MOLLY'S GAME (15)
D: Aaron Sorkin
STX Films/Huayi Brothers (Mark Gordon, Amy Pascal & Matt Jackson)
W: Aaron Sorkin [based on the book "Molly's Game: From Hollywood's Elite To Wall Street's Billionaire Boys Club, My High Stakes Adventure In The World Of Underground Poker" by Molly Bloom]
DP: Charlotte Bruus Christensen
Ed: Alan Baumgarten, Elliot Graham & Josh Schaeffer
Mus: Daniel Pemberton
Jessica Chastain (Molly Bloom), Idris Elba (Charlie Jaffey), Kevin Costner (Larry Bloom), Michael Cera (Player X), Brian D'Arcy James (Brad), Chris O'Dowd (Douglas Downey), Bill Camp (Harlan Eustace), Samantha Isler (Teenage Molly)
Screenwriter Aaron Sorkin has a track record of writing intelligent and interesting screenplays based on unsympathetic characters, his past credits including Steve Jobs, Charlie Wilson's War and The Social Network (for which he won an Oscar). For Molly's Game, Sorkin stepped up behind the camera to take up the directorial lens and it's a very impressive debut.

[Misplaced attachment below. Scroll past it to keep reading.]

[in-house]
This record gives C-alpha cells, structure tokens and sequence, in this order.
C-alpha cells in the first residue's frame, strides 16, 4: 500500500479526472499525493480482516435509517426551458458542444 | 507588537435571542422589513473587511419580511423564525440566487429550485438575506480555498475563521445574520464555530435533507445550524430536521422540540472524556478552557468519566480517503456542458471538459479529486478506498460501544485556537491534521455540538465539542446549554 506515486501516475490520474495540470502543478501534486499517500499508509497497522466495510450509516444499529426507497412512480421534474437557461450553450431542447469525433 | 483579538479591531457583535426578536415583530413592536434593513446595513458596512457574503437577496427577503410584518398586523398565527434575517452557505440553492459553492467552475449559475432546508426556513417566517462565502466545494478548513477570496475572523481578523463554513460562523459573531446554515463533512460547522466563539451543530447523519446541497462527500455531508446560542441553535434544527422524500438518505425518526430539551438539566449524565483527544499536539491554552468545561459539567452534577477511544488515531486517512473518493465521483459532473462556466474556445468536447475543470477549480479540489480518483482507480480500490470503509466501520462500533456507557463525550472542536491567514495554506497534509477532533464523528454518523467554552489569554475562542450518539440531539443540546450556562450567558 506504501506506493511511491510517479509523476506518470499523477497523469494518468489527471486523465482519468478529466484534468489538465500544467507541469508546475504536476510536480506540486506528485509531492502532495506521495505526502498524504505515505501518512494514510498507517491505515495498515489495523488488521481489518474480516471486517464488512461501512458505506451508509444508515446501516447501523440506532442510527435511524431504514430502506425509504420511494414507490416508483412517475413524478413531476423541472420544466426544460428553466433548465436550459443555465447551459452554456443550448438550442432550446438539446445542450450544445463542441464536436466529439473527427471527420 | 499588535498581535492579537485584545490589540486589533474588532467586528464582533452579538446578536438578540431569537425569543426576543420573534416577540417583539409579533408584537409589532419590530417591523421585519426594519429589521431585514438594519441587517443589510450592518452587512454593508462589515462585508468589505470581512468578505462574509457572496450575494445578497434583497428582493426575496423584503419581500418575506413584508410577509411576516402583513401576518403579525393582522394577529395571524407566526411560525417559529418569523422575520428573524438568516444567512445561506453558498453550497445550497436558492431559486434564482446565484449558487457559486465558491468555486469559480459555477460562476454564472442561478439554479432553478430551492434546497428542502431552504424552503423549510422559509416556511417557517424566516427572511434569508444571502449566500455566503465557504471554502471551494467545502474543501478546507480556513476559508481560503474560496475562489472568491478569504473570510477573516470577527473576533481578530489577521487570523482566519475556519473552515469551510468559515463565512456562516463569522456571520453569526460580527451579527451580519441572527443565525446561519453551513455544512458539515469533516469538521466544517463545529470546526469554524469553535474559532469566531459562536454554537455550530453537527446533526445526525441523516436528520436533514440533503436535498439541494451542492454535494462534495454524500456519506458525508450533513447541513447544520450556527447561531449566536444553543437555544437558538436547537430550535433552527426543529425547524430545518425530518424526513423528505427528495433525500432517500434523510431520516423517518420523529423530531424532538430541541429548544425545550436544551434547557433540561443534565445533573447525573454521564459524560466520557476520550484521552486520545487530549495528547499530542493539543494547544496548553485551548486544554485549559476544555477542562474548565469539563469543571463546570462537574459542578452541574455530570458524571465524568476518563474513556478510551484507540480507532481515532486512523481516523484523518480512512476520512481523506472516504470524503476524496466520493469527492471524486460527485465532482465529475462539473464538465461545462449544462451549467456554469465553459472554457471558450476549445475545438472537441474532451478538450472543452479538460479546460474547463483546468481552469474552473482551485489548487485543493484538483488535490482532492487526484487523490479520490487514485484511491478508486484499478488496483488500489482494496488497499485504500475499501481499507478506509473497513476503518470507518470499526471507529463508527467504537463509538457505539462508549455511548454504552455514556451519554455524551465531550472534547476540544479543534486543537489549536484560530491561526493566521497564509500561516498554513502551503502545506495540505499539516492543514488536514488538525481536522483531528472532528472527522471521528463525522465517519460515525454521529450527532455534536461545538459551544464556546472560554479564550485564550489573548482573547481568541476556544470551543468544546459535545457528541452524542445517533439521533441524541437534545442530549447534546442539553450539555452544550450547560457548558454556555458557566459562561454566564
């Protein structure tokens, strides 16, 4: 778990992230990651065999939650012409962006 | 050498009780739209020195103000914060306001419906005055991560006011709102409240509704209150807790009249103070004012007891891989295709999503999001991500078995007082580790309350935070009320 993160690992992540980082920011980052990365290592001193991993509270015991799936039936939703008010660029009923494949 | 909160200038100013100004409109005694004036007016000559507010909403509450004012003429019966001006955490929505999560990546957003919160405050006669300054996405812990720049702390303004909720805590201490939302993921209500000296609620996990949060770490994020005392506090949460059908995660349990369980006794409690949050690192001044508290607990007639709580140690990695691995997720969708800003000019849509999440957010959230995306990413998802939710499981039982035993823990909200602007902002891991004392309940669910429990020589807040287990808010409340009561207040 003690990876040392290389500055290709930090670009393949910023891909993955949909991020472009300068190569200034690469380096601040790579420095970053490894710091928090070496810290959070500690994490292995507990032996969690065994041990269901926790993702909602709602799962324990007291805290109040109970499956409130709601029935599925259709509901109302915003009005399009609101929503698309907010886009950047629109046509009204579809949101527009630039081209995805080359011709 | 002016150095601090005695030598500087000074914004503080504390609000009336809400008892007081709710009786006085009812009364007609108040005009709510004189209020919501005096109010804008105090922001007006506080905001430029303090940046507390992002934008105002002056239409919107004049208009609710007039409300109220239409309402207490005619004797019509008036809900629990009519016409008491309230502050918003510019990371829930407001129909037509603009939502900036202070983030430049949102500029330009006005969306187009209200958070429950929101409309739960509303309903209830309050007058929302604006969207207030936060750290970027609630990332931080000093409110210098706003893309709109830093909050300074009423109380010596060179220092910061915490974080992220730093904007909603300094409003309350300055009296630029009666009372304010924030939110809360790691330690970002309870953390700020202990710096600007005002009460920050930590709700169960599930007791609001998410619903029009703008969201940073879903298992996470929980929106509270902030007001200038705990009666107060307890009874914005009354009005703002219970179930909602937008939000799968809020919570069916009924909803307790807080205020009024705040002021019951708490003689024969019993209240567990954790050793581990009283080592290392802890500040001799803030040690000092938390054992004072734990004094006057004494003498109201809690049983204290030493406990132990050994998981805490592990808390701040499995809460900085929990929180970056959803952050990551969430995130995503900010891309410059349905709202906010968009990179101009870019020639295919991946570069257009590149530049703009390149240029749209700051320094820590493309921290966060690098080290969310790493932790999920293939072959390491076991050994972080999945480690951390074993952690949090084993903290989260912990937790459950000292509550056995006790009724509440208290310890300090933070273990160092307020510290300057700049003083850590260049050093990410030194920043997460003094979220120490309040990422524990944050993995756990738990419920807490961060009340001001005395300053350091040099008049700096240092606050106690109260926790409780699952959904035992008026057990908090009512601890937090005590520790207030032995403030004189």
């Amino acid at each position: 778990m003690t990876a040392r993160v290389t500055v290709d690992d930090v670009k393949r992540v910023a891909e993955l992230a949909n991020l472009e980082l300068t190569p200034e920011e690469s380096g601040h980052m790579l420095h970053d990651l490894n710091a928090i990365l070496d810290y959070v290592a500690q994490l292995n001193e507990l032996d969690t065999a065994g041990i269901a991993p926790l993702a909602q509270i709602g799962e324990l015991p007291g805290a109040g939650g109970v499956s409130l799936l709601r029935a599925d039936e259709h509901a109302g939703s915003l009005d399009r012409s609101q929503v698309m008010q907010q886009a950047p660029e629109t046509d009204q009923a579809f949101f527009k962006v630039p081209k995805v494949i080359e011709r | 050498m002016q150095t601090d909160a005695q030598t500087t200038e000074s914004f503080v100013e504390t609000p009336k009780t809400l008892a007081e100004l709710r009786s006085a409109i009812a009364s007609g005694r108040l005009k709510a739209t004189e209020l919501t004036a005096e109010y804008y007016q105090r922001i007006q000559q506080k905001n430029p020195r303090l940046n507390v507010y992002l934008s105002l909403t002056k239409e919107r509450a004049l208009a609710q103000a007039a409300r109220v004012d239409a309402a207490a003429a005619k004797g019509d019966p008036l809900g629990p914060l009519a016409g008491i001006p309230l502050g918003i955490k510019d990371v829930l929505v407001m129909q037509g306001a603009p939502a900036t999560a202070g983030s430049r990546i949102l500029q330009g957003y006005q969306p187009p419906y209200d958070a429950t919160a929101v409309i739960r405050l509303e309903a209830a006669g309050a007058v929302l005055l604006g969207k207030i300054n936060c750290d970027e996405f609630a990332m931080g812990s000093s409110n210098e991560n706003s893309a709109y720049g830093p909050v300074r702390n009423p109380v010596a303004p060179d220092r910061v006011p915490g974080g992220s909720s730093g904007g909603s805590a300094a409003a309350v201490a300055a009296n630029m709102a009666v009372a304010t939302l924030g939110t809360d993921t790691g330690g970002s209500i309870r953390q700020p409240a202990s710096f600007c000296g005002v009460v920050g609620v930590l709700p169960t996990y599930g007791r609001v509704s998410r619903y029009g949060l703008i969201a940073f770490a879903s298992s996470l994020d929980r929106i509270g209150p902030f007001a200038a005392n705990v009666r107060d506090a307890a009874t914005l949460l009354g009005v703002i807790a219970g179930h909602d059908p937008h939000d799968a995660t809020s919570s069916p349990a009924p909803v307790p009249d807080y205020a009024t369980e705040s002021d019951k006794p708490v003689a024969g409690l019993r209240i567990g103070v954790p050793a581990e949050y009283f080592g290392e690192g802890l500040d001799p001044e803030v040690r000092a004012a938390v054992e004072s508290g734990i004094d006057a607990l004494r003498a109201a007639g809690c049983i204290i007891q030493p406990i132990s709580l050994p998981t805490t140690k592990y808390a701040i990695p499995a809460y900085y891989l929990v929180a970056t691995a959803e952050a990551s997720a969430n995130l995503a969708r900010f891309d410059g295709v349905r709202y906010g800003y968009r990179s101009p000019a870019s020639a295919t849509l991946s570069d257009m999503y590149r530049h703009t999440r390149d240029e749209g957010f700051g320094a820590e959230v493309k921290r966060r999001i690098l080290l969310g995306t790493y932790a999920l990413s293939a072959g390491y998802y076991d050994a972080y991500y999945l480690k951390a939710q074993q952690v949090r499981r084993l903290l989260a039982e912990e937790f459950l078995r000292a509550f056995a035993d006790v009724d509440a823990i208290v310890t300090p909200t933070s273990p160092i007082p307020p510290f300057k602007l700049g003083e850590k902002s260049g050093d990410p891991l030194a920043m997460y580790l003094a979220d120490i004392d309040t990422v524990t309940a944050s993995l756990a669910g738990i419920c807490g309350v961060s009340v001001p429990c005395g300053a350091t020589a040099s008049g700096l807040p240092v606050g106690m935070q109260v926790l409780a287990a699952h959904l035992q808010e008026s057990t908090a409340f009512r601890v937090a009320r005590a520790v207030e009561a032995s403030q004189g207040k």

The subject of focus this time around is Molly Bloom, a former Olympic-class skier who becomes involved in underground poker tournaments for the rich and famous, which she ran for several years until she became indebted to the Russian mafia and was subsequently arrested as part of an FBI RICO case.
The film does a good job blending backstory with the court case, as Molly's story unfolds as the film progresses.
This is a role Jessica Chastain was meant for and she really sinks her teeth into it. On one hand, it's quite difficult to feel sympathy for a woman who played with fire and got burned, but subsequently Molly is portrayed as a woman of strong principles, even with the odds stacked against her.
Idris Elba also delivers a fine performance as Molly's lawyer, initially hesitant to take her case due to his clean cut image. Kevin Costner also provides fine support as Molly's father, and though the scenes which feature him do turn a little too melodramatic, they provide a clever insight into understanding Molly's career choices.
Aaron Sorkin proves his directorial mettle is just as good as his penmanship. Let's look forward to more of the same with his next project.